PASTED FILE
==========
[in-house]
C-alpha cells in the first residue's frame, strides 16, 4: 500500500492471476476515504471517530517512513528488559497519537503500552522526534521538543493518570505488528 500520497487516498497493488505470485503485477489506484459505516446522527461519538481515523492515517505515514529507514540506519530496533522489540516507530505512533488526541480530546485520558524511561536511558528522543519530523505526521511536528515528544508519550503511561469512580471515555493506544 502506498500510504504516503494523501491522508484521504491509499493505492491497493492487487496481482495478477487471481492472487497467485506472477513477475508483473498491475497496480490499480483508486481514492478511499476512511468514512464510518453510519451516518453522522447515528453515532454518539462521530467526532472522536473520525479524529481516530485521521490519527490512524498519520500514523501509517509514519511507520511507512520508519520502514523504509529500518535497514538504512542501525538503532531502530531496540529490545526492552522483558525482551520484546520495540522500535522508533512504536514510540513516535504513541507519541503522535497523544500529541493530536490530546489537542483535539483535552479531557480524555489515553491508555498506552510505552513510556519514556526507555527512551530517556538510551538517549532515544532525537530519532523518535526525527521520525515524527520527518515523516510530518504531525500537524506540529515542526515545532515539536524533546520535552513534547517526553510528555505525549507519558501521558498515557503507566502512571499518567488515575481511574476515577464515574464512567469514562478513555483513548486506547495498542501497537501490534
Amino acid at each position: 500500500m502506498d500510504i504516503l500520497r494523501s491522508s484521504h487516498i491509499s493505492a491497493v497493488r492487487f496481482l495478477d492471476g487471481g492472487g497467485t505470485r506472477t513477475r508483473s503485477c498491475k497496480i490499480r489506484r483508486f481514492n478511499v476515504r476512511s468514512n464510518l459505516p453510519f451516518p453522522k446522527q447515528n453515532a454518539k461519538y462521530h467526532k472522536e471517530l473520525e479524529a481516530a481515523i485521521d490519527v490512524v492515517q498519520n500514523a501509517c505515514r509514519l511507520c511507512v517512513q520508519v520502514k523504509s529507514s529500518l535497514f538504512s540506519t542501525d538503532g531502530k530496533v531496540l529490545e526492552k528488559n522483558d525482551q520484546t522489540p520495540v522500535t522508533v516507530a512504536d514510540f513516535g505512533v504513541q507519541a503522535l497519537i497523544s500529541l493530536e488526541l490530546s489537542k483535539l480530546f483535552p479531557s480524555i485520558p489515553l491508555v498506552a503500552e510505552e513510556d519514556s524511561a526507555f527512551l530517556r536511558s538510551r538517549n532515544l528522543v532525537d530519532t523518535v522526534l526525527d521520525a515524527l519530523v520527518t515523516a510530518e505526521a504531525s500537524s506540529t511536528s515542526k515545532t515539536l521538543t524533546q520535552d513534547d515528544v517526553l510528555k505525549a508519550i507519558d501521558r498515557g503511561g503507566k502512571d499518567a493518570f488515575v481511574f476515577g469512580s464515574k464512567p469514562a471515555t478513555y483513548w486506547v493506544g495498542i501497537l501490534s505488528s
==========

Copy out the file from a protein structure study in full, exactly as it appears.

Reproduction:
[in-house]
C-alpha cells in the first residue's frame, strides 16, 4: 500500500492471476476515504471517530517512513528488559497519537503500552522526534521538543493518570505488528 500520497487516498497493488505470485503485477489506484459505516446522527461519538481515523492515517505515514529507514540506519530496533522489540516507530505512533488526541480530546485520558524511561536511558528522543519530523505526521511536528515528544508519550503511561469512580471515555493506544 502506498500510504504516503494523501491522508484521504491509499493505492491497493492487487496481482495478477487471481492472487497467485506472477513477475508483473498491475497496480490499480483508486481514492478511499476512511468514512464510518453510519451516518453522522447515528453515532454518539462521530467526532472522536473520525479524529481516530485521521490519527490512524498519520500514523501509517509514519511507520511507512520508519520502514523504509529500518535497514538504512542501525538503532531502530531496540529490545526492552522483558525482551520484546520495540522500535522508533512504536514510540513516535504513541507519541503522535497523544500529541493530536490530546489537542483535539483535552479531557480524555489515553491508555498506552510505552513510556519514556526507555527512551530517556538510551538517549532515544532525537530519532523518535526525527521520525515524527520527518515523516510530518504531525500537524506540529515542526515545532515539536524533546520535552513534547517526553510528555505525549507519558501521558498515557503507566502512571499518567488515575481511574476515577464515574464512567469514562478513555483513548486506547495498542501497537501490534
Amino acid at each position: 500500500m502506498d500510504i504516503l500520497r494523501s491522508s484521504h487516498i491509499s493505492a491497493v497493488r492487487f496481482l495478477d492471476g487471481g492472487g497467485t505470485r506472477t513477475r508483473s503485477c498491475k497496480i490499480r489506484r483508486f481514492n478511499v476515504r476512511s468514512n464510518l459505516p453510519f451516518p453522522k446522527q447515528n453515532a454518539k461519538y462521530h467526532k472522536e471517530l473520525e479524529a481516530a481515523i485521521d490519527v490512524v492515517q498519520n500514523a501509517c505515514r509514519l511507520c511507512v517512513q520508519v520502514k523504509s529507514s529500518l535497514f538504512s540506519t542501525d538503532g531502530k530496533v531496540l529490545e526492552k528488559n522483558d525482551q520484546t522489540p520495540v522500535t522508533v516507530a512504536d514510540f513516535g505512533v504513541q507519541a503522535l497519537i497523544s500529541l493530536e488526541l490530546s489537542k483535539l480530546f483535552p479531557s480524555i485520558p489515553l491508555v498506552a503500552e510505552e513510556d519514556s524511561a526507555f527512551l530517556r536511558s538510551r538517549n532515544l528522543v532525537d530519532t523518535v522526534l526525527d521520525a515524527l519530523v520527518t515523516a510530518e505526521a504531525s500537524s506540529t511536528s515542526k515545532t515539536l521538543t524533546q520535552d513534547d515528544v517526553l510528555k505525549a508519550i507519558d501521558r498515557g503511561g503507566k502512571d499518567a493518570f488515575v481511574f476515577g469512580s464515574k464512567p469514562a471515555t478513555y483513548w486506547v493506544g495498542i501497537l501490534s505488528s